>Nival Reflections and Narnia

>Our first snow fell the day before Thanksgiving, covering the bleak November landscape with a beautiful blanket of pure white.

The first snowfall, making November’s mud and grime appear pristine, always reminds me of Christ’s atoning sacrifice that makes believers appear whiter than snow in God’s eyes.

But Christ does more than simply cover up the dirt and grime of our lives; he removes our sin from us as far as the east is from the west. And he takes it upon himself. The concept of the first snow as covering falls far short of the reality.

But snow is cited by David and Isaiah in biblical references regarding forgiveness. In Psalm 51:7, David writes, “Cleanse me with hyssop, and I will be clean; wash me, and I will be whiter than snow.” And the prophet writes in Isaiah 1:18, “‘Come now, let us reason together,’ says the Lord. ‘Though your sins are like scarlet, they shall be as white as snow; though they are red as crimson, they shall be like wool.”

Both of these passages stress God’s initiative and power as well as the radical nature of forgiveness. Snow is used as a visual reference for purity, not merely as a metaphor for God’s forgiveness.

While we live, we still struggle with sin. In that way, it may seem as if our filthy sins still lurk under the blanket of Christ’s purity. But Christ has done more than merely provide a white covering that hides our dark sins. He has substituted his righteousness for our unrighteousness.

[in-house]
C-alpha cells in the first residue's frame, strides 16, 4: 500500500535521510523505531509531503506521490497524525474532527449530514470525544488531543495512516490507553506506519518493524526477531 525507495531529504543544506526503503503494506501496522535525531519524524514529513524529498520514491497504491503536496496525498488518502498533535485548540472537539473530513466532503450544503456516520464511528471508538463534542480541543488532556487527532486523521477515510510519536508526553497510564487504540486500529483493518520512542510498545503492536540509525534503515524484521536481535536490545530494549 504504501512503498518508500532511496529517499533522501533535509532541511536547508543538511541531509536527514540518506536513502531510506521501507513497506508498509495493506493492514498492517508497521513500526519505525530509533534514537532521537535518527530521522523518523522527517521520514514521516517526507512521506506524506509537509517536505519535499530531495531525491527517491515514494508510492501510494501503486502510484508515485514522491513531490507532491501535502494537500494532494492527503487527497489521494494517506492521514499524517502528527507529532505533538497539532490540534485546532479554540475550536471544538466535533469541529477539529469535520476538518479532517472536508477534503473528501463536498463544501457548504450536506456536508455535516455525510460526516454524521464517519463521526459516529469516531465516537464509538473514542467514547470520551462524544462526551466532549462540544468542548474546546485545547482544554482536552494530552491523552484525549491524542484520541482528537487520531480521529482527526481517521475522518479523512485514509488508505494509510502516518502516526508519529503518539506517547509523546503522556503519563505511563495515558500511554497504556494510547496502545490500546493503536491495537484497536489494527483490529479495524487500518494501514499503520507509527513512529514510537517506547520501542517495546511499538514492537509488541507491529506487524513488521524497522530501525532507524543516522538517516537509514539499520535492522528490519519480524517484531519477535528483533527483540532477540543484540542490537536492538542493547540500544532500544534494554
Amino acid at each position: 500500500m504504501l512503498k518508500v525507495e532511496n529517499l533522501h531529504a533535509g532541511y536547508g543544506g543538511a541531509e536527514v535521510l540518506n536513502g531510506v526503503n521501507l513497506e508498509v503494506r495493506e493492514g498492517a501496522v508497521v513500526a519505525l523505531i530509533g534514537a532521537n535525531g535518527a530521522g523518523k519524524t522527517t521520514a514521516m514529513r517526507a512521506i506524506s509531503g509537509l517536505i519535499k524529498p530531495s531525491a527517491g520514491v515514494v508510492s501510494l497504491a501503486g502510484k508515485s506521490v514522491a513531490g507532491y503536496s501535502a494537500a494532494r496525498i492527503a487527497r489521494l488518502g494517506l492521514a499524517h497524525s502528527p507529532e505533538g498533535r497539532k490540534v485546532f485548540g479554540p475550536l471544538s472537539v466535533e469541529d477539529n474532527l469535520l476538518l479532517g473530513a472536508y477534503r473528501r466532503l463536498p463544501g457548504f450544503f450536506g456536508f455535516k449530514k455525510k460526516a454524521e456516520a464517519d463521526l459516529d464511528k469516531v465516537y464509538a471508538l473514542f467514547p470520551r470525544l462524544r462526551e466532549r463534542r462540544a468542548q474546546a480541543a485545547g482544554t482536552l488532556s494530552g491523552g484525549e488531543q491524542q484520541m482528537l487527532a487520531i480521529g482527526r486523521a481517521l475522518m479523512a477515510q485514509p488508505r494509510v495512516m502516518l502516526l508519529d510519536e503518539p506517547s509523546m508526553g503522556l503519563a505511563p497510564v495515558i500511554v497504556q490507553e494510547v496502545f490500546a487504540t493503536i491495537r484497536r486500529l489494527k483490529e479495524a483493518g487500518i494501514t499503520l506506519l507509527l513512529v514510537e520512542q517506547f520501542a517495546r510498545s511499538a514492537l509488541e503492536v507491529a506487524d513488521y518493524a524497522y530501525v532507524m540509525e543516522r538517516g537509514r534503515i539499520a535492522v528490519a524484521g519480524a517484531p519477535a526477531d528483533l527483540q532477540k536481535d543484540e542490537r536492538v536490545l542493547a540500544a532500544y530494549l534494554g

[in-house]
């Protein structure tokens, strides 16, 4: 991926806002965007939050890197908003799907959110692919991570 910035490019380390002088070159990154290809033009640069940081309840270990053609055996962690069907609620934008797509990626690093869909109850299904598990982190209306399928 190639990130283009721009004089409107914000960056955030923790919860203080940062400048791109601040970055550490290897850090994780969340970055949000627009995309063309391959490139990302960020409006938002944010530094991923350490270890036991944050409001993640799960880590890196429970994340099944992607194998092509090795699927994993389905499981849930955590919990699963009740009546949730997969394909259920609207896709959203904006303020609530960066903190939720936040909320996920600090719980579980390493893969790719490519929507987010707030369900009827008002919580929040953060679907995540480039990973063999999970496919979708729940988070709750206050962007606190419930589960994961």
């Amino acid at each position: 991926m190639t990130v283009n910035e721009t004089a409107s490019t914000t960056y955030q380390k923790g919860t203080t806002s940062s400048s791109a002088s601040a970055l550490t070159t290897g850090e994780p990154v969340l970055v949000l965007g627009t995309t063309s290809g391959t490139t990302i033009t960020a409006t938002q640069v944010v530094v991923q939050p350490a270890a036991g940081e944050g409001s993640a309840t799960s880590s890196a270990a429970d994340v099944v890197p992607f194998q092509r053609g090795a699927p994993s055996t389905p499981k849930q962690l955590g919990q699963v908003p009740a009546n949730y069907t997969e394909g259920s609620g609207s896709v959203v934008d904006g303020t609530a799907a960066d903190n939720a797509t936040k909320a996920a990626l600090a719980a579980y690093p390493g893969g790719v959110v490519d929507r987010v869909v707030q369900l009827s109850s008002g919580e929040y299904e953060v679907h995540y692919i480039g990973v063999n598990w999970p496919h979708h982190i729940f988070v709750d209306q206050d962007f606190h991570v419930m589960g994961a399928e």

That’s what the first snow of each winter season reminds me. And this year, when the first flakes fell the day before Thanksgiving, I found myself also longing to watch “The Chronicles of Narnia” movie.

The movie contains marvelous winter scenes: Lucy’s look of wonder when she arrives in Narnia, the umbrella seen from above while Tumnus and Lucy leave tracks behind in the snow, Peter sliding and falling in the snow, and the lampost glowing in the softly falling flakes.

And there is Lewis’ brilliant concept of Narnia caught in the throes of “always winter and never Christmas,” which–of course–is what our lives are like without Christ.

Those are reasons why I wanted to watch the movie when I saw the first snow. But I believe the primary reason was the movie reminds me, through its allegorical elements, of the sacrifice of Christ that frees his people from their enslavement to the deathly grip of sin and ushers them into the livegiving freedom of redemption.

First Snow

Now wash me
and I shall be—
the old-time
favorite rhymes,

while sunlight
on first snow
dazzles eyes
long blind.

Spirit-directed vision
plucks spars—
optimally opens—
and the eye perceives:

Mud and snow,
rags and linen,
dimly reflect
dirt and divinity.

But in a stable,
divinity cloaked
itself in
dirt.

On a cross,
rags washed in
blood became
linen.

Then first snow
becomes a nival
primer on nativity.

© Glenda Mathes

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